When I teach kids who come from that environment, they are unmanageable. It’s like they understand the concept of waiting their turn, just not how it applies to them personally. They are offended by the idea that a teacher might answer student questions in the order they were asked rather than in order of who asked the loudest or the most times. In many cases, they will not allow anyone else to learn until their own question has been fully addressed, and if there are two of them, there is simply no feasible resolution. That is one of the reasons why public school students very often get the bulk of their education from private lessons (not just the rich ones – teachers in the villages also give private lessons, often to their own students), and, as a result, most Georgians just never learn how to learn in a classroom environment. I pity them if they go to college outside Georgia.


It’s not a matter of patience. Most Georgians I know are as patient as a stone, highly flexible, and tolerant of setbacks and delays – at least, those that are inevitable or perceived as such. (That outlook, by the way, is one of my favorite things about Georgia.) Instead, it’s a matter of applying that patience to a specific set of circumstances.

It’s about choosing to wait your turn – about choosing to put the health of the system ahead of your own momentary personal inclinations. It’s about delayed gratification. It’s about being able to wait when you don’t have to as gracefully as you wait when you do have to. That skill is so super-important in life that I think its lack is one of the main deficiencies in the so-called “Georgian mentality” that Georgians are always blaming their problems on. And sure, you can say that this lack is a result of poverty, Sovietism, instability, or whatever – but let’s not dodge responsibility for solving the problem. Georgians should just learn to wait their turn. Start now. Practice. PSH is great because they make you take a number, and some of the bank branches are doing that now too. Bravo to them for setting an example. This is low-hanging fruit, but it’s basic and important. Get on it, Georgians.

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6 Responses to Wait Your Turn

  1. Joe Boccuzzi says:

    Bravo. I love Grorgia, but as a westerner I was surprised by this lack of courtesy as I know it. However, it is their country and culture. So, I try to politely negotiate the differences.


  2. Samantha says:


    This NPR report discusses the correlation between backing in to a parking spot (reflecting an understanding of/preference for delayed gratification), and economic drive. Perhaps Georgians’ general disinterest in delayed gratification (choosing personal temporary benefit now over long term systemic improvement) is reflective/explanatory of the Georgian economic trajectory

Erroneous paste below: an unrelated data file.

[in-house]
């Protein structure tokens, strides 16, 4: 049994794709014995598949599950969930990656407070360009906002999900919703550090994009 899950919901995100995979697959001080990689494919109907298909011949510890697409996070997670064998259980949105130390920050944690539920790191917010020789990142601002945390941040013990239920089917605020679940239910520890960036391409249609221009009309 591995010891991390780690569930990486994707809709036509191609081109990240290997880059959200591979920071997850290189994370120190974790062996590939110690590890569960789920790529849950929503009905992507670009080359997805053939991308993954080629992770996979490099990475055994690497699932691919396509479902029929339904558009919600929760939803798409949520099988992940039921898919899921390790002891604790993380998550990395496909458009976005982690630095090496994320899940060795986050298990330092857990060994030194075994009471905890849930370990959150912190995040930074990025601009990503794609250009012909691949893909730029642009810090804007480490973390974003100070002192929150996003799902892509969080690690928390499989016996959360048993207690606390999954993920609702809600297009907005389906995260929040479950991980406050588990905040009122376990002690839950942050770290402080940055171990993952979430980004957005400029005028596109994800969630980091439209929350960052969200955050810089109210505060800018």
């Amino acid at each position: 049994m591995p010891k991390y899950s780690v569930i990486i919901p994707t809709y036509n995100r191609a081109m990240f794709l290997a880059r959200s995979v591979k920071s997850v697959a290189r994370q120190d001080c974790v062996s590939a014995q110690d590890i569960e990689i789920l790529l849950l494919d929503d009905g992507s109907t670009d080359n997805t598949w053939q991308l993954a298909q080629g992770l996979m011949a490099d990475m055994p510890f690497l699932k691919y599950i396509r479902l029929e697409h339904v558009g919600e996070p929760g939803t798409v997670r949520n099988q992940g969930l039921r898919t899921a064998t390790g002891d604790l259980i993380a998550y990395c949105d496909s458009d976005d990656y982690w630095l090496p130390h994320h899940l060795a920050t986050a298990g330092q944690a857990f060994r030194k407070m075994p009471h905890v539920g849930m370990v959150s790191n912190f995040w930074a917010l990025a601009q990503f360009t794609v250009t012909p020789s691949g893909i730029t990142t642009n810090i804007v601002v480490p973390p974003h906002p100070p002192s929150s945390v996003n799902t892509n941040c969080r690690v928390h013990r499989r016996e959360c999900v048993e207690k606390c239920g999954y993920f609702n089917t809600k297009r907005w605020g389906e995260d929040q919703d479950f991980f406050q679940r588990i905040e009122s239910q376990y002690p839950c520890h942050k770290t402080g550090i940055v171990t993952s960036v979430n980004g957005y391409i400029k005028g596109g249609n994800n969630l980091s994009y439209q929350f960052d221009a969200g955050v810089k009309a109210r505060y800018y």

3. Chuck says:

    If I sat down in front of my computer and set out to describe my first and lasting impressions from our first 3 months in Tbilisi, I could not have come up with a more accurate analysis. Just the other day, I was in my local bank (the Orange flavor, not red or blue, or black and red), and they recently changed the upstairs queue system for the cashiers, so that instead of standing in some ambiguous line where you get yelled at by people who are sitting down near the windows if you tread too closely to their invisible and intangible spot before your “mystic” turn, you get a number downstairs for the cashiers, then go upstairs and wait for your number to ring. This is how it should have been all along. Well, having not been in this branch since the change, I went upstairs, realized the change, passed a rather larger man on the narrow stairwell, and went and stood in the ambiguous line for the number machine. Apparently, the ambiguous line only changed location, from upstairs in front of the cashiers to downstairs in front of the number machine. As I was waiting, the rather large man came downstairs and started yelling, pushing his way to the front of the line to get his ticket for upstairs. I could do nothing but roll my eyes, seeing as I don’t speak Georgian or Russian. Had I been able to speak Russian or Georgian to him, I would have told him that he is not more important than all these other people who are waiting patiently and not acting like animals. Anyways, he got his number, and about 30 seconds later, I got mine. I went back upstairs, only to see this same man still yelling at people. This time because the number that he had received had already been called while he was downstairs yelling. So finally a cashier who was eager to make the madness stop decided to call him forward and resolve his most-likely-inane problem. Unfortunately, no one will be able to help this man with his real problem, and that is thinking that he is somehow more important than everyone else in this world. This best way for these types of people to learn their lessons is for them to reap the dividends of their actions. Sadly, they are usually too near-sighted to be able to see these lessons.

    If someone were to write a primer for expats moving to Georgia, this article should be near the front, if not the first chapter. The sooner they learn this lesson, the sooner they will begin to adapt to life in Georgia. Especially as it applies to the traffic here 😉


  4. yeah, i just yell at people to wait for their turn (i wait for mine).
    they look surprised.
    i hate when u find a ball of people instead of a line of people. or 5 lines.
    i wonder if it stems from the 90ies, when ppl had to line up for hours for bread, and if u were towards the end of the line, u were less likely to get bread, as products were limited.


    • panoptical says:

      Have you seen “In Bloom”? There was a scene where the girl got yelled at for cutting in the bread line – I was wryly amused at the concept of someone cutting in line and *not* getting away with it.


  5. Pingback: On “Hats Off” | Georgia On My Mind